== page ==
You're one of the ardent believers - a good American. Oh, there are millions like you, people who play along, without asking questions. I hate to use the word stupid, but it seems to be the only one that applies—the great masses, the moron millions. Well, there are a few of us unwilling to troop along... a few of us who are clever enough to see that there's much more to be done than just live small, complacent lives, a few of us in America who desire a more profitable type of government. When you think about it, Mr. Kane, the competence of totalitarian nations is much higher than ours. They get things done.

6. Shadow of a Doubt (1943) Hitchcock's favorite of all of his own films (mine too!), this film asks the question, "What if we took an idyllic small town of the type found in Thornton Wilder's Our Town (Wilder collaborated on the screenplay for Shadow of a Doubt) and plopped a serial killer down right into the middle of it? The Newton family loves their dear Uncle Charlie, who is coming for a rare visit; they do not know what Uncle Charlie does in his "other life" in New York. Again, Hitchcock gives the bad guy the best dialogue:

Uncle Charlie
The cities are full of women, middle-aged widows: husbands dead—husbands who've spent their lives making fortunes, working and working. Then they die and leave their money to their wives, their silly wives. And what do the wives do, these useless women? You see them in the hotels, the best hotels, every day by the thousands, drinking the money, eating the money, losing the money at bridge, playing all day and all night, smelling of money, proud of their jewelry but of nothing else—horrible, faded, fat, greedy women... Are they human
or are they fat, wheezing animals, hmmm? And what happens to animals
when they get too fat and too old?

7. Strangers on a Train (1951) A favorite of film study classes nationwide for its use of motif and symbolic imagery, I feel that this Hitchcock film doesn't get the praise it deserves for its performances. Sure, Farley Granger is a stiff as tennis pro Guy Haines, but the film is completely stolen from him by Robert Walker, playing the most charming sociopath in film history. His stalking of Granger's wife through an amusement park is a tour-de-force, as is the climactic sequence aboard a runaway carousel. Strangers was later the inspiration for Throw Momma From The Train.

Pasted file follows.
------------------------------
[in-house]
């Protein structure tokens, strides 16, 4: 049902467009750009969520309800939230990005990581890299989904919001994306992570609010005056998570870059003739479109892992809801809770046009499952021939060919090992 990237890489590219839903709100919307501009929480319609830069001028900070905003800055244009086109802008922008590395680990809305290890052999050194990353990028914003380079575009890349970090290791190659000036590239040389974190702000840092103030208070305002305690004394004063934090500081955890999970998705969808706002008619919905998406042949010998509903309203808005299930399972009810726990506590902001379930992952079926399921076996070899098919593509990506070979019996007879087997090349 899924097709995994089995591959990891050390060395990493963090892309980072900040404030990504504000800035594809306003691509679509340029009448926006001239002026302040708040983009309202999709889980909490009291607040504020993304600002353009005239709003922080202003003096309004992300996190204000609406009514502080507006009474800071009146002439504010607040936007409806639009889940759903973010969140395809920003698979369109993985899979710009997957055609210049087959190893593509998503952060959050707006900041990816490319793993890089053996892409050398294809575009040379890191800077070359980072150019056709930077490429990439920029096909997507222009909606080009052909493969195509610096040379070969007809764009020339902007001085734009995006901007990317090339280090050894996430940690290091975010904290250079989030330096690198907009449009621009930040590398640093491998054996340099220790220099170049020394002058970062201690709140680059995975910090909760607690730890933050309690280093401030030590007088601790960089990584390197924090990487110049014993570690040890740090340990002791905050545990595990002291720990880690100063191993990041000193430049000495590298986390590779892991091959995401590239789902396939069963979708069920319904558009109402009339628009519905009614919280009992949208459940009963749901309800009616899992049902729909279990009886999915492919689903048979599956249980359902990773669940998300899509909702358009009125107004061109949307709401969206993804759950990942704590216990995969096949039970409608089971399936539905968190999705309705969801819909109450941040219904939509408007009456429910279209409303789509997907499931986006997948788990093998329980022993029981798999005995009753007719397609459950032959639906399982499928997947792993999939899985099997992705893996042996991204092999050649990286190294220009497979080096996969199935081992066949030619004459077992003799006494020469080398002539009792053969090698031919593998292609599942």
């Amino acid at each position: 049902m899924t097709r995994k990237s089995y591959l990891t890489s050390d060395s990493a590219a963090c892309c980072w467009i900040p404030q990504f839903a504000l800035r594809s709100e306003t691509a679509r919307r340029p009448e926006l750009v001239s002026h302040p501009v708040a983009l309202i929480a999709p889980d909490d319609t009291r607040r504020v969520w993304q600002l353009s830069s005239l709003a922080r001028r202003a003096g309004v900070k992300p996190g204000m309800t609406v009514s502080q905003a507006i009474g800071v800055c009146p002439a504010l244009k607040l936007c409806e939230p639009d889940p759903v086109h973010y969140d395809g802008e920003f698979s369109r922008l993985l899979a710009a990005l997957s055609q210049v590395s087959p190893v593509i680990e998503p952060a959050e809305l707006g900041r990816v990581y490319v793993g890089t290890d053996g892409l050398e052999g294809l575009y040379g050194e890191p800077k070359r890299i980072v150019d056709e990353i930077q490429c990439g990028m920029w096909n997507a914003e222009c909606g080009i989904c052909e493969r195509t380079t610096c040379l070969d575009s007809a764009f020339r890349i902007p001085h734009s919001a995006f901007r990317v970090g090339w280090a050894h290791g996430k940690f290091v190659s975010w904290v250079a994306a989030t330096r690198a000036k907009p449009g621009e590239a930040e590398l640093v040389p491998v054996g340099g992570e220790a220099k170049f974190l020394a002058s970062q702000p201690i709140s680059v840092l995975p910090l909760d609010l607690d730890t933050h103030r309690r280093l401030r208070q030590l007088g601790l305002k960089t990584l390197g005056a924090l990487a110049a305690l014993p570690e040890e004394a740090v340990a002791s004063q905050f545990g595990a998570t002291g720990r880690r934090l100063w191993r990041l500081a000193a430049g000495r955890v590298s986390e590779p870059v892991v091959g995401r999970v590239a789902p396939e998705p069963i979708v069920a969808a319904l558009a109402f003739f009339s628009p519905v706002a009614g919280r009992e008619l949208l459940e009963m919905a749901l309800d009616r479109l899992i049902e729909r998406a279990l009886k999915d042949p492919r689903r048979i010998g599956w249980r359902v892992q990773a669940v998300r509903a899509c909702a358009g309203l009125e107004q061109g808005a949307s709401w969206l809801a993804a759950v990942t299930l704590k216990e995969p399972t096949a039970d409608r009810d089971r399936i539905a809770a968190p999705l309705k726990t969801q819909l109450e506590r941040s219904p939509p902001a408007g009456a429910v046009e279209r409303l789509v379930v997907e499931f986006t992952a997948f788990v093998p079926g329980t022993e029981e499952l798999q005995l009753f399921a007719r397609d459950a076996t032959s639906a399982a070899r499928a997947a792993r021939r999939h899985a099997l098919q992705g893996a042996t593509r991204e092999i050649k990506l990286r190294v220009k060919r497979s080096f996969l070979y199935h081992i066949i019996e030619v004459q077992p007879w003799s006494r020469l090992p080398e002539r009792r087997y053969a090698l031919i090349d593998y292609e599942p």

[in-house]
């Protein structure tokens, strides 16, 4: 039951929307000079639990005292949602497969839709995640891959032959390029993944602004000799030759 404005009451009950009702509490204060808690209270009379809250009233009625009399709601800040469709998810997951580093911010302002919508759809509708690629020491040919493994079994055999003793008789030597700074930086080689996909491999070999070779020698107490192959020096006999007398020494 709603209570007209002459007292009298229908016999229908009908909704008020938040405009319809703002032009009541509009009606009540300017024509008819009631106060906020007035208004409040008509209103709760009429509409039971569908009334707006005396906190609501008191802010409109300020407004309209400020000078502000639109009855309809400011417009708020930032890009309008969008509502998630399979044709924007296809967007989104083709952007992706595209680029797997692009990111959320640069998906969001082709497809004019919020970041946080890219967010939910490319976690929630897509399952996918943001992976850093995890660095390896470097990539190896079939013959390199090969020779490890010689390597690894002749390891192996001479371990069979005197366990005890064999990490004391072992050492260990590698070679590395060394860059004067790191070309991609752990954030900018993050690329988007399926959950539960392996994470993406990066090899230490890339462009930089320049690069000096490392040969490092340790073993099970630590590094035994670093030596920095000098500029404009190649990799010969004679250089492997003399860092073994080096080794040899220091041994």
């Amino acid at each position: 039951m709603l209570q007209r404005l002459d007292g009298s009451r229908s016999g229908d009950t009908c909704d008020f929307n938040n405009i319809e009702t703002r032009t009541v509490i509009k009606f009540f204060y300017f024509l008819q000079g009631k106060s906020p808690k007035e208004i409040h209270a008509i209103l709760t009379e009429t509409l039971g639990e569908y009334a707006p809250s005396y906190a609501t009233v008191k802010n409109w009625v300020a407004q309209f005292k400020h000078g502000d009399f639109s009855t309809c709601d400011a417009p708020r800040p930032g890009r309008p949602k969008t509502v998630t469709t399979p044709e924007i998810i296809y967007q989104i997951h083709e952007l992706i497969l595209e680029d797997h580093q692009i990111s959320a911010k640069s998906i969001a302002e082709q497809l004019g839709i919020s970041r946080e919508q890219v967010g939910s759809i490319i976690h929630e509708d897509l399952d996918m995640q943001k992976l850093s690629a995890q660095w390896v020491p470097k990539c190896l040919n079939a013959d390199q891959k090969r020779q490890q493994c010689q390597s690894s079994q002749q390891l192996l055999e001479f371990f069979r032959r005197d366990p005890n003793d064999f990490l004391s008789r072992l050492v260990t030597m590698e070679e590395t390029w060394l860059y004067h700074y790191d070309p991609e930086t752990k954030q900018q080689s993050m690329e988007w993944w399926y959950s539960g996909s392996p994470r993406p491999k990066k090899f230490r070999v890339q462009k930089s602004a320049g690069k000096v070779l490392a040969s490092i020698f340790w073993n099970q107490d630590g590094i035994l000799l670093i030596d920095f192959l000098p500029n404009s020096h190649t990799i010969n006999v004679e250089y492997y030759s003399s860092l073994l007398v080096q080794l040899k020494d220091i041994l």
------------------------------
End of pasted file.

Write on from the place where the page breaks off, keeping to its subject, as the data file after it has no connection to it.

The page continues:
8. Rear Window (1954) All of Hitchcock's hang-ups and concerns about voyeurism get rolled up into one slick and entertaining package. James Stewart plays a professional photographer sidelined by a broken leg. To pass the time in his apartment, he begins to use his camera lenses to spy on his neighbors. One of them might be up to no good. Thelma Ritter, as Stewart's nurse, is cute as a button and almost steals the picture from her more famous co-stars. Featuring an impressively detailed, mammoth set, one of the last performances before Grace Kelly left the movie business to become Princess of Monaco, and the first recorded use of flashbulbs as lethal weapons.

9. To Catch a Thief (1955) Pure fun and escapism, Hitchcock style, this is one of the many films from Hollywood's second golden age that, thanks to location work, cinematography, and Technicolor, are like taking a very expensive vacation without leaving your own neighborhood theater. The film is such a delicate gem, I don't even remember the plot, which is apparently something about jewel thieves. All I remember are Cary Grant and Grace Kelly motoring around the French Riviera, falling in love and being chased across fancy roofs. Hitchcock knew that sometimes that's enough.